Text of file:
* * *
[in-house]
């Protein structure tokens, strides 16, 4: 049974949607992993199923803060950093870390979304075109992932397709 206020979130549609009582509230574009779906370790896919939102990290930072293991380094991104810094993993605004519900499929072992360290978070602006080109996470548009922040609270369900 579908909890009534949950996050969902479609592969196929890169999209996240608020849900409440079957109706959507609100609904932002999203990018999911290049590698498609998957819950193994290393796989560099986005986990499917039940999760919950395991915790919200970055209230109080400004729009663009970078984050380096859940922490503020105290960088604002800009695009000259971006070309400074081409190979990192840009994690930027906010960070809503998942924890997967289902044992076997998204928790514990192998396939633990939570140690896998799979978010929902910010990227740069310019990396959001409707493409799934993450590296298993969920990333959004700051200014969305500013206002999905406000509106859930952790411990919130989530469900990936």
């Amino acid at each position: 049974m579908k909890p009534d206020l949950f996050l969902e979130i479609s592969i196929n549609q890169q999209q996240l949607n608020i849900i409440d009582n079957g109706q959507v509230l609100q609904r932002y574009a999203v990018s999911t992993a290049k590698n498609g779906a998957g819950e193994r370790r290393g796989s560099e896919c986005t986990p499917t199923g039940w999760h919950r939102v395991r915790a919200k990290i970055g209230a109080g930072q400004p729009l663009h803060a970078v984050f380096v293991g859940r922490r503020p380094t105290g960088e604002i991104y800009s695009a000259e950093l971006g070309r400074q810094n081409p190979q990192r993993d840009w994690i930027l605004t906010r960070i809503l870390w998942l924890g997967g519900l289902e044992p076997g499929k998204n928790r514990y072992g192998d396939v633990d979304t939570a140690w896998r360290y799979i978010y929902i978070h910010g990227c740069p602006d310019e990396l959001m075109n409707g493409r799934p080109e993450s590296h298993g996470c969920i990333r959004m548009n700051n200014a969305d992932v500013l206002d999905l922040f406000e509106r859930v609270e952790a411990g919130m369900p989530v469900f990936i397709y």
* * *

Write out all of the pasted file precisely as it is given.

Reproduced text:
[in-house]
């Protein structure tokens, strides 16, 4: 049974949607992993199923803060950093870390979304075109992932397709 206020979130549609009582509230574009779906370790896919939102990290930072293991380094991104810094993993605004519900499929072992360290978070602006080109996470548009922040609270369900 579908909890009534949950996050969902479609592969196929890169999209996240608020849900409440079957109706959507609100609904932002999203990018999911290049590698498609998957819950193994290393796989560099986005986990499917039940999760919950395991915790919200970055209230109080400004729009663009970078984050380096859940922490503020105290960088604002800009695009000259971006070309400074081409190979990192840009994690930027906010960070809503998942924890997967289902044992076997998204928790514990192998396939633990939570140690896998799979978010929902910010990227740069310019990396959001409707493409799934993450590296298993969920990333959004700051200014969305500013206002999905406000509106859930952790411990919130989530469900990936």
């Amino acid at each position: 049974m579908k909890p009534d206020l949950f996050l969902e979130i479609s592969i196929n549609q890169q999209q996240l949607n608020i849900i409440d009582n079957g109706q959507v509230l609100q609904r932002y574009a999203v990018s999911t992993a290049k590698n498609g779906a998957g819950e193994r370790r290393g796989s560099e896919c986005t986990p499917t199923g039940w999760h919950r939102v395991r915790a919200k990290i970055g209230a109080g930072q400004p729009l663009h803060a970078v984050f380096v293991g859940r922490r503020p380094t105290g960088e604002i991104y800009s695009a000259e950093l971006g070309r400074q810094n081409p190979q990192r993993d840009w994690i930027l605004t906010r960070i809503l870390w998942l924890g997967g519900l289902e044992p076997g499929k998204n928790r514990y072992g192998d396939v633990d979304t939570a140690w896998r360290y799979i978010y929902i978070h910010g990227c740069p602006d310019e990396l959001m075109n409707g493409r799934p080109e993450s590296h298993g996470c969920i990333r959004m548009n700051n200014a969305d992932v500013l206002d999905l922040f406000e509106r859930v609270e952790a411990g919130m369900p989530v469900f990936i397709y």